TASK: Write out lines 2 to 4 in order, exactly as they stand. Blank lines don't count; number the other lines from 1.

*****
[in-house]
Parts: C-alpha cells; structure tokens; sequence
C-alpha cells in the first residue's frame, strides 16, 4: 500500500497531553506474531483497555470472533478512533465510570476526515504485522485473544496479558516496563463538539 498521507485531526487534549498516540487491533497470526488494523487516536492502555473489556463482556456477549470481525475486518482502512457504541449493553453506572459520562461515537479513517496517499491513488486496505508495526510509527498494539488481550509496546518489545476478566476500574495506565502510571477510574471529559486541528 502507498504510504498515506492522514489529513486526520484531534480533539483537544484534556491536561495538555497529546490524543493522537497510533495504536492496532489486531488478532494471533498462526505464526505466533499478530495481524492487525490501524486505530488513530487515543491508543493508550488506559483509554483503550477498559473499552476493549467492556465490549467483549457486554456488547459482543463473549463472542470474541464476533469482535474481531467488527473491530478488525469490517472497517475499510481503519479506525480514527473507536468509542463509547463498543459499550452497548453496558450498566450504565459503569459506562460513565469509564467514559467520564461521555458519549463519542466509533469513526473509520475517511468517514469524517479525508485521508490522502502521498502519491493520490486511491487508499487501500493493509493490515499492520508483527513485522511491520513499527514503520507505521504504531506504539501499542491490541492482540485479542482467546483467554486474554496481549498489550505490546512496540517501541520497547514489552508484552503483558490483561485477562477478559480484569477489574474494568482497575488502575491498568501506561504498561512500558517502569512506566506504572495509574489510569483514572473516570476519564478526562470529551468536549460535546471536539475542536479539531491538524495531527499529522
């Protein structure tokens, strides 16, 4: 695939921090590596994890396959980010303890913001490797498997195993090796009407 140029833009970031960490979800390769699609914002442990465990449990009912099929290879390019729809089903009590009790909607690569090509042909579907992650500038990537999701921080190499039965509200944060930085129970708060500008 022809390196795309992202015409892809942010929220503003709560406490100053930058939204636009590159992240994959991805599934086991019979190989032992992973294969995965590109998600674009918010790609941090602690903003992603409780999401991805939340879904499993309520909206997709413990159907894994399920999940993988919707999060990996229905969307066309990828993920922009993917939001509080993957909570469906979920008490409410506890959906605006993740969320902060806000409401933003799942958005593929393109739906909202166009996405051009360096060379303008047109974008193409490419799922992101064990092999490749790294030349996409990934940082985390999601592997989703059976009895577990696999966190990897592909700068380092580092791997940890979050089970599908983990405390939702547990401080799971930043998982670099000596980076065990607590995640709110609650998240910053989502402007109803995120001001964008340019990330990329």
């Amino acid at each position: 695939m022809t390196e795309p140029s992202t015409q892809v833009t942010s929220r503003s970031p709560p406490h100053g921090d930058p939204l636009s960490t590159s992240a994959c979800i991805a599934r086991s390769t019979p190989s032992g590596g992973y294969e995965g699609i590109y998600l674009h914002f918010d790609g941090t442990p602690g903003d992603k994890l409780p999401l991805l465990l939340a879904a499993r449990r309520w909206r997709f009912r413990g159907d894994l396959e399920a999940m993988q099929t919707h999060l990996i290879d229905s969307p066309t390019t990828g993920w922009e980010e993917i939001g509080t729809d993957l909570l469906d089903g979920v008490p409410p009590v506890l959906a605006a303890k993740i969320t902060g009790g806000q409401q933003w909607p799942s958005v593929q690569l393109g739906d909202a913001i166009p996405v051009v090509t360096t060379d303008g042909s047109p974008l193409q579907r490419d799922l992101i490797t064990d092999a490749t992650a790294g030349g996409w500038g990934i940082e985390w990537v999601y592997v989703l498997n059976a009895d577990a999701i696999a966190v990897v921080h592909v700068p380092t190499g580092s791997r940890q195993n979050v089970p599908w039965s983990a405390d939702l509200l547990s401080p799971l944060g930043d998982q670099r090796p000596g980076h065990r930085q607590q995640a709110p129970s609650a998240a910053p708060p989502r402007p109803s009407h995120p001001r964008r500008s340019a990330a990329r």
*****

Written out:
Parts: C-alpha cells; structure tokens; sequence
C-alpha cells in the first residue's frame, strides 16, 4: 500500500497531553506474531483497555470472533478512533465510570476526515504485522485473544496479558516496563463538539 498521507485531526487534549498516540487491533497470526488494523487516536492502555473489556463482556456477549470481525475486518482502512457504541449493553453506572459520562461515537479513517496517499491513488486496505508495526510509527498494539488481550509496546518489545476478566476500574495506565502510571477510574471529559486541528 502507498504510504498515506492522514489529513486526520484531534480533539483537544484534556491536561495538555497529546490524543493522537497510533495504536492496532489486531488478532494471533498462526505464526505466533499478530495481524492487525490501524486505530488513530487515543491508543493508550488506559483509554483503550477498559473499552476493549467492556465490549467483549457486554456488547459482543463473549463472542470474541464476533469482535474481531467488527473491530478488525469490517472497517475499510481503519479506525480514527473507536468509542463509547463498543459499550452497548453496558450498566450504565459503569459506562460513565469509564467514559467520564461521555458519549463519542466509533469513526473509520475517511468517514469524517479525508485521508490522502502521498502519491493520490486511491487508499487501500493493509493490515499492520508483527513485522511491520513499527514503520507505521504504531506504539501499542491490541492482540485479542482467546483467554486474554496481549498489550505490546512496540517501541520497547514489552508484552503483558490483561485477562477478559480484569477489574474494568482497575488502575491498568501506561504498561512500558517502569512506566506504572495509574489510569483514572473516570476519564478526562470529551468536549460535546471536539475542536479539531491538524495531527499529522
């Protein structure tokens, strides 16, 4: 695939921090590596994890396959980010303890913001490797498997195993090796009407 140029833009970031960490979800390769699609914002442990465990449990009912099929290879390019729809089903009590009790909607690569090509042909579907992650500038990537999701921080190499039965509200944060930085129970708060500008 022809390196795309992202015409892809942010929220503003709560406490100053930058939204636009590159992240994959991805599934086991019979190989032992992973294969995965590109998600674009918010790609941090602690903003992603409780999401991805939340879904499993309520909206997709413990159907894994399920999940993988919707999060990996229905969307066309990828993920922009993917939001509080993957909570469906979920008490409410506890959906605006993740969320902060806000409401933003799942958005593929393109739906909202166009996405051009360096060379303008047109974008193409490419799922992101064990092999490749790294030349996409990934940082985390999601592997989703059976009895577990696999966190990897592909700068380092580092791997940890979050089970599908983990405390939702547990401080799971930043998982670099000596980076065990607590995640709110609650998240910053989502402007109803995120001001964008340019990330990329």